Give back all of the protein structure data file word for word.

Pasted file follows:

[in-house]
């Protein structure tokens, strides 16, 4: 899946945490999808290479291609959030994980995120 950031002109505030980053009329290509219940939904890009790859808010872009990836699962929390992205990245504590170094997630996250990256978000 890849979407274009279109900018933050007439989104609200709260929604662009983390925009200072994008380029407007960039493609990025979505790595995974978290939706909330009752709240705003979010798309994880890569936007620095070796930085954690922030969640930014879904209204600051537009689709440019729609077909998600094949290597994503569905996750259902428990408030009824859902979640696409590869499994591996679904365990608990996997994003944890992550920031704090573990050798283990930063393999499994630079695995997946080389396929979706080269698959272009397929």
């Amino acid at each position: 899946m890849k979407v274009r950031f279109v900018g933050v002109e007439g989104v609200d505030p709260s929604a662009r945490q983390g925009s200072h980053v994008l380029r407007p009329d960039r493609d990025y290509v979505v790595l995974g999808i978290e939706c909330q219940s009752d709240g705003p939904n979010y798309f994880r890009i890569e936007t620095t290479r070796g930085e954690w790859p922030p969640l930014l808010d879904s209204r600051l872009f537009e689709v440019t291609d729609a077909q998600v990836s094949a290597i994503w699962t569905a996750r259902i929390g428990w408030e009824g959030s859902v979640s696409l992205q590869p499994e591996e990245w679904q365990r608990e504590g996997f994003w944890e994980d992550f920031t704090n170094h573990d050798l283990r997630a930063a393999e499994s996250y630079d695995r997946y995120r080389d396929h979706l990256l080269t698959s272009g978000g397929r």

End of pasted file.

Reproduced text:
[in-house]
């Protein structure tokens, strides 16, 4: 899946945490999808290479291609959030994980995120 950031002109505030980053009329290509219940939904890009790859808010872009990836699962929390992205990245504590170094997630996250990256978000 890849979407274009279109900018933050007439989104609200709260929604662009983390925009200072994008380029407007960039493609990025979505790595995974978290939706909330009752709240705003979010798309994880890569936007620095070796930085954690922030969640930014879904209204600051537009689709440019729609077909998600094949290597994503569905996750259902428990408030009824859902979640696409590869499994591996679904365990608990996997994003944890992550920031704090573990050798283990930063393999499994630079695995997946080389396929979706080269698959272009397929």
């Amino acid at each position: 899946m890849k979407v274009r950031f279109v900018g933050v002109e007439g989104v609200d505030p709260s929604a662009r945490q983390g925009s200072h980053v994008l380029r407007p009329d960039r493609d990025y290509v979505v790595l995974g999808i978290e939706c909330q219940s009752d709240g705003p939904n979010y798309f994880r890009i890569e936007t620095t290479r070796g930085e954690w790859p922030p969640l930014l808010d879904s209204r600051l872009f537009e689709v440019t291609d729609a077909q998600v990836s094949a290597i994503w699962t569905a996750r259902i929390g428990w408030e009824g959030s859902v979640s696409l992205q590869p499994e591996e990245w679904q365990r608990e504590g996997f994003w944890e994980d992550f920031t704090n170094h573990d050798l283990r997630a930063a393999e499994s996250y630079d695995r997946y995120r080389d396929h979706l990256l080269t698959s272009g978000g397929r």